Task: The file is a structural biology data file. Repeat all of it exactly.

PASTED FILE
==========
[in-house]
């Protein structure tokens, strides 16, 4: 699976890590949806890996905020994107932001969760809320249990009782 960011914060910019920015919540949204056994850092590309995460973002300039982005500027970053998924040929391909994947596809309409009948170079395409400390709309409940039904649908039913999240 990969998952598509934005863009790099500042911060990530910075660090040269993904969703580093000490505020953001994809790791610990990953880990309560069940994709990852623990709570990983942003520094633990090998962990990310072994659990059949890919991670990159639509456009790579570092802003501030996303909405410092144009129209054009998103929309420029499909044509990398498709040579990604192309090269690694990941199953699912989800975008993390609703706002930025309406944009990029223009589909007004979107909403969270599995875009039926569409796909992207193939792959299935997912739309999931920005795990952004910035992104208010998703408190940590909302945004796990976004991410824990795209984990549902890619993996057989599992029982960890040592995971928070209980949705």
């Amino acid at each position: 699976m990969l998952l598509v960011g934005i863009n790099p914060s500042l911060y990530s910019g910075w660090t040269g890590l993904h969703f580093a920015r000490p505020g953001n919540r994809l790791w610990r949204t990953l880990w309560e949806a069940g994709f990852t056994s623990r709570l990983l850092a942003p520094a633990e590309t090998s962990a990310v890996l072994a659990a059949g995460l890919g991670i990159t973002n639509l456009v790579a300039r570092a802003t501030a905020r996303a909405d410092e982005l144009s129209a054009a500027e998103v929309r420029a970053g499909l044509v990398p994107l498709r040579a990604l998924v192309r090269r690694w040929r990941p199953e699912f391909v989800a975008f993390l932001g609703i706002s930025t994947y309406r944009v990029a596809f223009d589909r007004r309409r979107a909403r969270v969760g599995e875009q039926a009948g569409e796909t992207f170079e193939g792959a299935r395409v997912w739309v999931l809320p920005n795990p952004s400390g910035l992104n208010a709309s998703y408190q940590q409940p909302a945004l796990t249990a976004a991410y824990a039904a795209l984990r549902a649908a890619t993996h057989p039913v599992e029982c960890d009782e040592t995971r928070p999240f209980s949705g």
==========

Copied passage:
[in-house]
């Protein structure tokens, strides 16, 4: 699976890590949806890996905020994107932001969760809320249990009782 960011914060910019920015919540949204056994850092590309995460973002300039982005500027970053998924040929391909994947596809309409009948170079395409400390709309409940039904649908039913999240 990969998952598509934005863009790099500042911060990530910075660090040269993904969703580093000490505020953001994809790791610990990953880990309560069940994709990852623990709570990983942003520094633990090998962990990310072994659990059949890919991670990159639509456009790579570092802003501030996303909405410092144009129209054009998103929309420029499909044509990398498709040579990604192309090269690694990941199953699912989800975008993390609703706002930025309406944009990029223009589909007004979107909403969270599995875009039926569409796909992207193939792959299935997912739309999931920005795990952004910035992104208010998703408190940590909302945004796990976004991410824990795209984990549902890619993996057989599992029982960890040592995971928070209980949705």
């Amino acid at each position: 699976m990969l998952l598509v960011g934005i863009n790099p914060s500042l911060y990530s910019g910075w660090t040269g890590l993904h969703f580093a920015r000490p505020g953001n919540r994809l790791w610990r949204t990953l880990w309560e949806a069940g994709f990852t056994s623990r709570l990983l850092a942003p520094a633990e590309t090998s962990a990310v890996l072994a659990a059949g995460l890919g991670i990159t973002n639509l456009v790579a300039r570092a802003t501030a905020r996303a909405d410092e982005l144009s129209a054009a500027e998103v929309r420029a970053g499909l044509v990398p994107l498709r040579a990604l998924v192309r090269r690694w040929r990941p199953e699912f391909v989800a975008f993390l932001g609703i706002s930025t994947y309406r944009v990029a596809f223009d589909r007004r309409r979107a909403r969270v969760g599995e875009q039926a009948g569409e796909t992207f170079e193939g792959a299935r395409v997912w739309v999931l809320p920005n795990p952004s400390g910035l992104n208010a709309s998703y408190q940590q409940p909302a945004l796990t249990a976004a991410y824990a039904a795209l984990r549902a649908a890619t993996h057989p039913v599992e029982c960890d009782e040592t995971r928070p999240f209980s949705g």